Friday, January 16, 2009

Proof the new Naturalization test is too hard

Last week, one of my tutors was out sick. Happens all the time, sometimes I combine groups and sometimes I can get a sub. This group, though, is studying for the citizenship test, and one of the students has a test date next month so I really wanted her to have all the instructional time she could possibly have. As luck would have it, several of my students weren't able to come and that freed up one of my other tutors. Dan just happens to be a professor of political science. Could you ask for a more perfect tutor for a citizenship group? I think not.

Only he didn't know all the answers to the questions. He guessed wrong on more than one.

So. . .how many of you could pass the U.S. citizenship test? Here are some questions students have to know:

What is one right or freedom from the First Amendment?
How many amendments does the Constitution have?
What are two rights in the Declaration of Independence?
What is the economic system in the United States?
What is the rule of law?
Who is one of your state's U.S. Senators now?
The House of Representatives has how many voting members?
Name your U.S. representative.
What does the President's Cabinet do?
Who is the Chief Justice of the United States now?
What is one power of the federal government?
What is one power of the states?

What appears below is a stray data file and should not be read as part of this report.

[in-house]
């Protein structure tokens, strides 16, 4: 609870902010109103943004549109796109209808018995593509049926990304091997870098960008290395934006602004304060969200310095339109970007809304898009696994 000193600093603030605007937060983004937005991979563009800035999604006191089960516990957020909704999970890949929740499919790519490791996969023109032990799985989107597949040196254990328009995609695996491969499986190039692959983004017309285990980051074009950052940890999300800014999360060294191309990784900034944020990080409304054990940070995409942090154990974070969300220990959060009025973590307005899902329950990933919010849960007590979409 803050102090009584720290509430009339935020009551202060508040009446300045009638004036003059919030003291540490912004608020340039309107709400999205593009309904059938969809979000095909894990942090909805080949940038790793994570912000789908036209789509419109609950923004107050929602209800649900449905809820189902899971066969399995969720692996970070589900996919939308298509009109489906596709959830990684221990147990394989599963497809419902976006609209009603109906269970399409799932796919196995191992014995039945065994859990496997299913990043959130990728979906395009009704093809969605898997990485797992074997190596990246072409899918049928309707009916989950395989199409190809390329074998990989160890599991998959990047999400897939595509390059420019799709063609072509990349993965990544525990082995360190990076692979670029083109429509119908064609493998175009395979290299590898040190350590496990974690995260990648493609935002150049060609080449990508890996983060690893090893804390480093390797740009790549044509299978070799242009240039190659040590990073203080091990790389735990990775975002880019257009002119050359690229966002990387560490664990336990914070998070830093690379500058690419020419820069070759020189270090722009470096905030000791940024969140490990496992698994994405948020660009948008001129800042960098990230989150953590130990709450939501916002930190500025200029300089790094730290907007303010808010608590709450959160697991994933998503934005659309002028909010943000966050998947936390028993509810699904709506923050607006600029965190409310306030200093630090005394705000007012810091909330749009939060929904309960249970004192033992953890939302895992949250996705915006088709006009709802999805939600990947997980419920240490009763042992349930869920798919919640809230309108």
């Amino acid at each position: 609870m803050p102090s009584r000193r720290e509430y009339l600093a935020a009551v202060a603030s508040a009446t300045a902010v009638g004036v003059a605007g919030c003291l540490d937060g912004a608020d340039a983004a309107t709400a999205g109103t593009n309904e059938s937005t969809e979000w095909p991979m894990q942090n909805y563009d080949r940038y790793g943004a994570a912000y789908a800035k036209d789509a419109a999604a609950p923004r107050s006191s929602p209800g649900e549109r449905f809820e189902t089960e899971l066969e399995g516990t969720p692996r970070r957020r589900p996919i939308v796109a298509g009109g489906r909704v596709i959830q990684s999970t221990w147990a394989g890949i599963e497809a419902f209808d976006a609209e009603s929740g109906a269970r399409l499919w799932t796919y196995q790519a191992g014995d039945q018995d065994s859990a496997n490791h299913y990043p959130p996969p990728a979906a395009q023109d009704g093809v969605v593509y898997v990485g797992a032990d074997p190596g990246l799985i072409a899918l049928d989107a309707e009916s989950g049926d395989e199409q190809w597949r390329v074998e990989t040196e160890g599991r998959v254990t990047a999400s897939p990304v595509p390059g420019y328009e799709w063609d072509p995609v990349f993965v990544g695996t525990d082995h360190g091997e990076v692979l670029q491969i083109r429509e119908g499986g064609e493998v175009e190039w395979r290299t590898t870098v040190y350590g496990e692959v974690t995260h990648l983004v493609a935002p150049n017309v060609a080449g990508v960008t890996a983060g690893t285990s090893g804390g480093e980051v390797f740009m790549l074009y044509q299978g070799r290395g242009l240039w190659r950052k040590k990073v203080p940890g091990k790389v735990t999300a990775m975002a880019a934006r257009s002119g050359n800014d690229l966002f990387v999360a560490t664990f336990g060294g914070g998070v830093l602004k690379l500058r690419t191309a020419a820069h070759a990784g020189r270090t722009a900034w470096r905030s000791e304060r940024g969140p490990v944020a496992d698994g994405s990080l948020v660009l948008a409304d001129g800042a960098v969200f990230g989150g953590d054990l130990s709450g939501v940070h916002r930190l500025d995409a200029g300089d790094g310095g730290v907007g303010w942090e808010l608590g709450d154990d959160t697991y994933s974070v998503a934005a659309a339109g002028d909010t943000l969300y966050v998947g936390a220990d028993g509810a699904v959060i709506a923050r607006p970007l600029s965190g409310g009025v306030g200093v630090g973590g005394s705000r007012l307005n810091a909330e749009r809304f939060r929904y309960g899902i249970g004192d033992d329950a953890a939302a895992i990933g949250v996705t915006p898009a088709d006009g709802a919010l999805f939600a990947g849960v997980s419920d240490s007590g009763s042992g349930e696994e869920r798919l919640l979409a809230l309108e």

Who wrote the Declaration of Independence?
Name three of the 13 original states.
When was the Constitution written?
Name one writer of the Federalist Papers.
Who was President during World War I?
Name one state that borders Canada.
Name one state that borders Mexico.


Ok, so it's really not THAT hard. There's 100 questions to study, they are asked ten of them, they have to get six right. There's also a reading and writing test, and they have to speak English well enough to answer all the questions posed to them about their family, personal and work history, etc. (and that can get very complicated if you're a refugee and have no idea where members of your family are, or if they're even alive, and have been bounced around several different countries).

Still, I think some of these are a bit nitpicky. So tell me, how many can you answer - without Googling?

Saturday, January 10, 2009

You might live in Utah if. . .

You go to your company's (or, in my case, my spouse's company's) rather posh Christmas party, held in a venue with a beautiful view, and the open bar runs out of . . . . Sprite.